The GuideSafe™ testing component is among numerous other measures the university is implementing as part of its A Healthier U reentry plan, including a requirement of face coverings indoors and outdoors, frequent and enhanced cleaning of facilities, plexiglass guards where needed, safe physical distancing in classrooms, the flexibility of several instructional modalities and helpful protocol signage throughout campus. To further encourage healthy behaviors, all on-campus students, faculty and staff received an A Heathier U wellness kit that included a reusable face covering and hand sanitizer.

Auburn has partnered with institutions across the state to implement the GuideSafe™ platform of tools designed to facilitate a safe return to campus. An integral part of the A Healthier U plan, GuideSafe™ leverages a three-step approach to safeguarding campus health that includes the required COVID-19 entry testing for all students who are on campus, completing the required daily Healthcheck to self-screen for virus symptoms and encouraging use of Exposure Notification, a Google- and Apple-developed app that anonymously alerts users of potential exposure to someone with coronavirus.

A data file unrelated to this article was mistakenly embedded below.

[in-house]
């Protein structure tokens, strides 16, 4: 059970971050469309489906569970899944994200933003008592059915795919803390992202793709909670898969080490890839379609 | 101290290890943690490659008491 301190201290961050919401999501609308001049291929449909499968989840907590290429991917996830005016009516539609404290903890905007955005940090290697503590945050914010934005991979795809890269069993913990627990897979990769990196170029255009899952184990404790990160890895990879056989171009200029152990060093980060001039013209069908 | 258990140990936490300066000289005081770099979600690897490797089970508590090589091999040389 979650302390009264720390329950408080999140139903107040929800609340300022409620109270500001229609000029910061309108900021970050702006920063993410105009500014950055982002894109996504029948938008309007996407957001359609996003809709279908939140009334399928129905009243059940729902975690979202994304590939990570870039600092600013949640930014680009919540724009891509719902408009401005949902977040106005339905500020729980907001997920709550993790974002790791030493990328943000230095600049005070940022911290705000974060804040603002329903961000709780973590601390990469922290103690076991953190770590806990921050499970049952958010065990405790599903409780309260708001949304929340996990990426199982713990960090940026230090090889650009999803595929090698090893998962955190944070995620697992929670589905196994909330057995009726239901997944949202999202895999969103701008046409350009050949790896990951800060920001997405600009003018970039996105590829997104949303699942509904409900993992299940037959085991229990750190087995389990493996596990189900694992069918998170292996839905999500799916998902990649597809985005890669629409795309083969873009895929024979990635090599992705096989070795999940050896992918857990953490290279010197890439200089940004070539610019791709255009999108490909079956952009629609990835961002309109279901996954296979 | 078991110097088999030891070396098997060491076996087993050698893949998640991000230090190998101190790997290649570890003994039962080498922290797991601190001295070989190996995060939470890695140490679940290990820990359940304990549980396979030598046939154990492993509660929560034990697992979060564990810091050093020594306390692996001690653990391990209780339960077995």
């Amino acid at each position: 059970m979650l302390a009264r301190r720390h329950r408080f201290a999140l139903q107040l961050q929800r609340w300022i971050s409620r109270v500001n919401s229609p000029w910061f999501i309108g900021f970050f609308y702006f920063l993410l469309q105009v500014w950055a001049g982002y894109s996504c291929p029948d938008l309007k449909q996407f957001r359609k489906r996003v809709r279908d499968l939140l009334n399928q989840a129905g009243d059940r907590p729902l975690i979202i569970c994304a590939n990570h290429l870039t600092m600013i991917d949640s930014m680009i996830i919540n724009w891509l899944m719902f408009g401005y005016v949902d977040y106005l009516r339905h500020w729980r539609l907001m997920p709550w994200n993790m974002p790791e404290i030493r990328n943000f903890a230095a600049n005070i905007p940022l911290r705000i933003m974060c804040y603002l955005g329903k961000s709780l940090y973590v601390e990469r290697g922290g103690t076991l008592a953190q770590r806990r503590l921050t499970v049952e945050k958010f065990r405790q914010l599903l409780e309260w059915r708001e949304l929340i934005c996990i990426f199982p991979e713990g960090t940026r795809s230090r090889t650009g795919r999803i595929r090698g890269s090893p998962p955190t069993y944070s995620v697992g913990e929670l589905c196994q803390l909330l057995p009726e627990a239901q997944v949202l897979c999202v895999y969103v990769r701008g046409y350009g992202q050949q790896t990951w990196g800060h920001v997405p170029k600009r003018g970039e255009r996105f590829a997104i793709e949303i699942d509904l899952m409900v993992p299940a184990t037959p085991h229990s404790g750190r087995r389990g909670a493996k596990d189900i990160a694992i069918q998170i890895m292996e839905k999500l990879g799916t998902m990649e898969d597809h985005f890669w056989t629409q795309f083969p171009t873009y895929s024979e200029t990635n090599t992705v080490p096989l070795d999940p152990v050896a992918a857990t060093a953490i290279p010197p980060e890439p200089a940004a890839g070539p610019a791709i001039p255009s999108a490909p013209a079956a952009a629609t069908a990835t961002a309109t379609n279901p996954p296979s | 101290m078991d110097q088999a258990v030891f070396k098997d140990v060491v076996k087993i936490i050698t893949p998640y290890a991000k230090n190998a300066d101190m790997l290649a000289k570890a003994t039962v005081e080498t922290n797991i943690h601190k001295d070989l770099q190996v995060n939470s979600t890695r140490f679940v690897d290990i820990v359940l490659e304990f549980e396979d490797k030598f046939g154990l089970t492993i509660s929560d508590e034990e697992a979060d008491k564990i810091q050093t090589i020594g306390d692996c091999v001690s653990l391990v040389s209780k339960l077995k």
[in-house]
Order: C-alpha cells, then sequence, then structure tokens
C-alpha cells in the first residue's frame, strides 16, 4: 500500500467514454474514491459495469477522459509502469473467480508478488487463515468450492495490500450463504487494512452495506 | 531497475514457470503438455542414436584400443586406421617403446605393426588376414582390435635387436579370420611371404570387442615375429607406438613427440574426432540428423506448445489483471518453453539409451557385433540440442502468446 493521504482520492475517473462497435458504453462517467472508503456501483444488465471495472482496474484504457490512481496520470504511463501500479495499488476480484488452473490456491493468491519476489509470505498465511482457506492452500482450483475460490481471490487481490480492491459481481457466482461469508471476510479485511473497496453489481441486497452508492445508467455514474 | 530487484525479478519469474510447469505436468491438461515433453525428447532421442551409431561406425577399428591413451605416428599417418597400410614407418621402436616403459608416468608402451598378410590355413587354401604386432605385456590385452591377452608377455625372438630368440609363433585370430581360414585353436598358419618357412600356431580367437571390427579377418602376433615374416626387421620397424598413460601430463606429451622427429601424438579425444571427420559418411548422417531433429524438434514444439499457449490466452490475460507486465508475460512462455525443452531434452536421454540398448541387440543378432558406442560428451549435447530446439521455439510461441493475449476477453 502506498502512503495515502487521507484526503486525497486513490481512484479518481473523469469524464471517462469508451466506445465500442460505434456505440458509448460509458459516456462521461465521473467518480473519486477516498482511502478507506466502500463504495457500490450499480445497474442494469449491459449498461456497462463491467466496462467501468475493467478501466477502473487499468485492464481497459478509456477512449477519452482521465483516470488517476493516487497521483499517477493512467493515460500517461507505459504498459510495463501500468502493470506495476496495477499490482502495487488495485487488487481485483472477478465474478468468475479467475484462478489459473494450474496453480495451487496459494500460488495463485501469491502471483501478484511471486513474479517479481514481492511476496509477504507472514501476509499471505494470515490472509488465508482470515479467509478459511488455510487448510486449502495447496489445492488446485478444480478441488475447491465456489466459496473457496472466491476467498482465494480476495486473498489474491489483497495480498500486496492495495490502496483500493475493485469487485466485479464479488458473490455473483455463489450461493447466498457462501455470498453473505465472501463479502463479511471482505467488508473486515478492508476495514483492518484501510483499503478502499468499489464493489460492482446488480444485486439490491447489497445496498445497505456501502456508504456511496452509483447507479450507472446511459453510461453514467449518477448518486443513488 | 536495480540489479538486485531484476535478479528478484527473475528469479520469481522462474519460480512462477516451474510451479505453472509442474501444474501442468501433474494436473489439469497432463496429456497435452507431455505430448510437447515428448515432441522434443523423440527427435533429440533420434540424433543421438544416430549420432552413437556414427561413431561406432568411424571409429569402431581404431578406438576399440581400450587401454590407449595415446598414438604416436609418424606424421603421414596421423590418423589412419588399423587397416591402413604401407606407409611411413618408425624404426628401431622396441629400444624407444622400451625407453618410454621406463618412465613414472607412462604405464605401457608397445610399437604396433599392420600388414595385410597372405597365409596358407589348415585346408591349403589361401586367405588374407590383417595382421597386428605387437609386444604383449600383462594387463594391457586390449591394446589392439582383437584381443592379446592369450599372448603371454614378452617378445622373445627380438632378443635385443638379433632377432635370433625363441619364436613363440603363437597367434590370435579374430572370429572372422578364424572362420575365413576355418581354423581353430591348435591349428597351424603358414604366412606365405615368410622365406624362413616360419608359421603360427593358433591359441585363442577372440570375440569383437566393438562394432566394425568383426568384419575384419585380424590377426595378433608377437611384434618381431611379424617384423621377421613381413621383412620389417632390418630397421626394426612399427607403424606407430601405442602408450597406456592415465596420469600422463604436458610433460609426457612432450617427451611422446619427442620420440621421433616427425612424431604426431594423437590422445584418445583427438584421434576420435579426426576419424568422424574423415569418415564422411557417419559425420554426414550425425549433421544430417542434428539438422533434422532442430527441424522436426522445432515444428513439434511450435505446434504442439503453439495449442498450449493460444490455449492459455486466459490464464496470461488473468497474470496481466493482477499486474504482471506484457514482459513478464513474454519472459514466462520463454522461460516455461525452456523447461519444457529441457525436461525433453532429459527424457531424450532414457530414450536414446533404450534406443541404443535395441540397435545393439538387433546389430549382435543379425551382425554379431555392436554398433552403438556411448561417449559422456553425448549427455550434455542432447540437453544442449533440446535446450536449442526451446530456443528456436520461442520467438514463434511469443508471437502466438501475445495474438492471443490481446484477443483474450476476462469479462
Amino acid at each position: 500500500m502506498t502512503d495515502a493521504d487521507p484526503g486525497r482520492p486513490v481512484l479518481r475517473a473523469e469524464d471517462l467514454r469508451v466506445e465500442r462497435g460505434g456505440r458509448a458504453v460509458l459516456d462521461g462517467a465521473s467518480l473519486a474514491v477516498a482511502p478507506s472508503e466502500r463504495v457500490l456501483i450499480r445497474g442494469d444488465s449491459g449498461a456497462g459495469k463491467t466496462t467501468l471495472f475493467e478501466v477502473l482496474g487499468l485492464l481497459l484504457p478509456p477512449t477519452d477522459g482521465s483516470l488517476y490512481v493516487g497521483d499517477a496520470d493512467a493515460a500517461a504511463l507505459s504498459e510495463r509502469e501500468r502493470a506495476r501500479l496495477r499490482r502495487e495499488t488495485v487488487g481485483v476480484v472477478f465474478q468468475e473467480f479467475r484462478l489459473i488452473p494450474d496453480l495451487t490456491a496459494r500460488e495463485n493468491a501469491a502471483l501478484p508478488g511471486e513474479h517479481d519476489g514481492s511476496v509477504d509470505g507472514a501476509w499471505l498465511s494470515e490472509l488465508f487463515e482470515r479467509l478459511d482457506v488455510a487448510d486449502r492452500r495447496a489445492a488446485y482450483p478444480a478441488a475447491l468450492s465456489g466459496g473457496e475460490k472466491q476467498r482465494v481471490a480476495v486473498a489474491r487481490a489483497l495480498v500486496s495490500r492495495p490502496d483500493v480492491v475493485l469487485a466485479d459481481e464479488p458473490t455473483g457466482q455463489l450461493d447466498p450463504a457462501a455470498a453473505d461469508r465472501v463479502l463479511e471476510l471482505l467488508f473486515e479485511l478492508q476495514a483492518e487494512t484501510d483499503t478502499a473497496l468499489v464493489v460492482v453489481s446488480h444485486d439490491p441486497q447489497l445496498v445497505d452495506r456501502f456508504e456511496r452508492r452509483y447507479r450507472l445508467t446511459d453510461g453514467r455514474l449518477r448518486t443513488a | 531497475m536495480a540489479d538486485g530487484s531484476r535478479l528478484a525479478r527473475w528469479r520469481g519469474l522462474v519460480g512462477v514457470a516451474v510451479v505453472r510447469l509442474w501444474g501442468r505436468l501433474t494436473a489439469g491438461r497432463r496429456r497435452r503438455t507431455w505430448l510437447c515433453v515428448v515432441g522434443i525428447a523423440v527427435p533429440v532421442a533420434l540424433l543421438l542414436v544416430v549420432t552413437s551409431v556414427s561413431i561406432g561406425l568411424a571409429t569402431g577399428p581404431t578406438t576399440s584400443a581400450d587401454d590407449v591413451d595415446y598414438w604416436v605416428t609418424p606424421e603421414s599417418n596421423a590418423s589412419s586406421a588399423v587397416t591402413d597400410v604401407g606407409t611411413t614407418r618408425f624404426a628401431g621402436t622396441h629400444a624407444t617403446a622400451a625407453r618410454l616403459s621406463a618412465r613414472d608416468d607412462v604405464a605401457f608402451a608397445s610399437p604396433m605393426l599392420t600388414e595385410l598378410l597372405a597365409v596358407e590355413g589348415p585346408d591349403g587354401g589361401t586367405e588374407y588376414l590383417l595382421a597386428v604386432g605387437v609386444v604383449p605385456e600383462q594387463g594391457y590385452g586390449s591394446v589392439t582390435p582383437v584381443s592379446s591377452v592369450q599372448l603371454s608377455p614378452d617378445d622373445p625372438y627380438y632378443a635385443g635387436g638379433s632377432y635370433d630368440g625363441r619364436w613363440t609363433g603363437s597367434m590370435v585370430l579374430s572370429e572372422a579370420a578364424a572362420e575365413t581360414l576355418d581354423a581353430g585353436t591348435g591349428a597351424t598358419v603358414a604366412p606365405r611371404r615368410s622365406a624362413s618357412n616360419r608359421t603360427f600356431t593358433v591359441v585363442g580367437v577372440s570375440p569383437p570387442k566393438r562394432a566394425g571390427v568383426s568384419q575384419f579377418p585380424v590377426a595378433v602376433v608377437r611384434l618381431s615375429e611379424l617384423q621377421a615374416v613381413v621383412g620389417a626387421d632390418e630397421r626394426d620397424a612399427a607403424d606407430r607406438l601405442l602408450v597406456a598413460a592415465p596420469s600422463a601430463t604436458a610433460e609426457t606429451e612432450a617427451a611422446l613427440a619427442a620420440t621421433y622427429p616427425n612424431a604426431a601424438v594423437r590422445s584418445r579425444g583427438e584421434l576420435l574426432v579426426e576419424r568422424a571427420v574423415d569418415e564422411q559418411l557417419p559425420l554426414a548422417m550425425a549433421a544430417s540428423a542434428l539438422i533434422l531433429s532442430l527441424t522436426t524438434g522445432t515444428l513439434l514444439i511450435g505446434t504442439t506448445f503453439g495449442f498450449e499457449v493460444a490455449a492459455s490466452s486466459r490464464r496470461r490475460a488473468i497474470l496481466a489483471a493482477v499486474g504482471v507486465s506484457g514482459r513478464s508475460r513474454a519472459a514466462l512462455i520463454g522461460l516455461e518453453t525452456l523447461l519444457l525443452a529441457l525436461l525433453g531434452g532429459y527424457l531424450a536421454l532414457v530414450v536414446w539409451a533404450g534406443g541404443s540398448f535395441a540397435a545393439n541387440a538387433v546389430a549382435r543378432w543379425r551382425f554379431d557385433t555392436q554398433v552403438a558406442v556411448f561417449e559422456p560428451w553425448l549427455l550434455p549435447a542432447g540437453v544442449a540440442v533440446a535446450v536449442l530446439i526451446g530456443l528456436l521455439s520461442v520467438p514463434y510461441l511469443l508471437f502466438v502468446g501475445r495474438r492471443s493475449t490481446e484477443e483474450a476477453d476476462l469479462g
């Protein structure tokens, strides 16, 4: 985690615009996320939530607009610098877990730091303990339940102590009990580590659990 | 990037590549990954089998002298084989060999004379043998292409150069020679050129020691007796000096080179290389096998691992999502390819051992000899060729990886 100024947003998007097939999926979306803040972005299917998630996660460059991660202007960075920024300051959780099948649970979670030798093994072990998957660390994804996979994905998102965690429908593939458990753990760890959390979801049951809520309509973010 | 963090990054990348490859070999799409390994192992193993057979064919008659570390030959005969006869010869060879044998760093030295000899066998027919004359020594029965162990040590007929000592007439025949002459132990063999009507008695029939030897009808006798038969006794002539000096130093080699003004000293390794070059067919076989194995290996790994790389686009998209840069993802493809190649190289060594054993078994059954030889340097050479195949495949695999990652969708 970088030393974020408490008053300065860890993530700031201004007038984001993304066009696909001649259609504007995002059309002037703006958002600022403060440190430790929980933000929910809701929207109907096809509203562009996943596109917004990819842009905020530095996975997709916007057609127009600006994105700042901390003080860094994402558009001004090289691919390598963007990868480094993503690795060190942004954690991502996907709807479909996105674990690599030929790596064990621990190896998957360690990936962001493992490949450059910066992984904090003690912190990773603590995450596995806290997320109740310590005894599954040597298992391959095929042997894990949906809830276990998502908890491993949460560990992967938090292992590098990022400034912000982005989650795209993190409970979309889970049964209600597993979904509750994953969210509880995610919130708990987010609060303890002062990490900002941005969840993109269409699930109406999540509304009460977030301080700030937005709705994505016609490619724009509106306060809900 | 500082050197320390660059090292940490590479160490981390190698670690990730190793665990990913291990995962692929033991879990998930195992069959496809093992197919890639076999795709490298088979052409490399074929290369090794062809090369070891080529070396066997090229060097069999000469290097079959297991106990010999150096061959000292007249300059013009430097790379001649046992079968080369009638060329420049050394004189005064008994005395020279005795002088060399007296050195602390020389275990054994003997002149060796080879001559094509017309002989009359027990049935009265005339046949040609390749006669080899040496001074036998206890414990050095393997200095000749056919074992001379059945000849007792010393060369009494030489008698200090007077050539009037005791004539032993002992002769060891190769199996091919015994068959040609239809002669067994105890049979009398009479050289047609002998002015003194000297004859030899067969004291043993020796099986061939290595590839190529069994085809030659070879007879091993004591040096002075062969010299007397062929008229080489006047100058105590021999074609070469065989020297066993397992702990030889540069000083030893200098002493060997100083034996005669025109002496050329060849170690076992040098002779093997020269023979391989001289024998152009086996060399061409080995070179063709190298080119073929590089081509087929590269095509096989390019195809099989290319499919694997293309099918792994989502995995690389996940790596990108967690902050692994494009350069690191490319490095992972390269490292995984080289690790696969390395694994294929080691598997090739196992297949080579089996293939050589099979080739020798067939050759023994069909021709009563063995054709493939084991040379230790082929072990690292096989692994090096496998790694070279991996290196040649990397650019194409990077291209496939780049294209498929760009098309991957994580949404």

Additionally, Auburn created the COVID-19 Resource Center, a centralized on-campus hub for questions from students, faculty, staff and parents regarding COVID-19. The campus community may self-report positive COVID-19 test results, receive answers to COVID-related human resource questions and learn more about Healthcheck passes, isolation and quarantine procedures and other frequently asked questions. 

To contact Auburn’s COVID-19 Resource Center, call 334-844-6000 or visit the center’s website at For more information on Auburn’s reentry plan involving academics, students and operations, go to

Auburn University is a nationally ranked land grant institution recognized for its commitment to world-class scholarship, interdisciplinary research with an elite, top-tier Carnegie R1 classification, life-changing outreach with Carnegie’s Community Engagement designation and an undergraduate education experience second to none. Auburn is home to more than 30,000 students, and its faculty and research partners collaborate to develop and deliver meaningful scholarship, science and technology-based advancements that meet pressing regional, national and global needs. Auburn’s commitment to active student engagement, professional success and public/private partnership drives a growing reputation for outreach and extension that delivers broad economic, health and societal impact.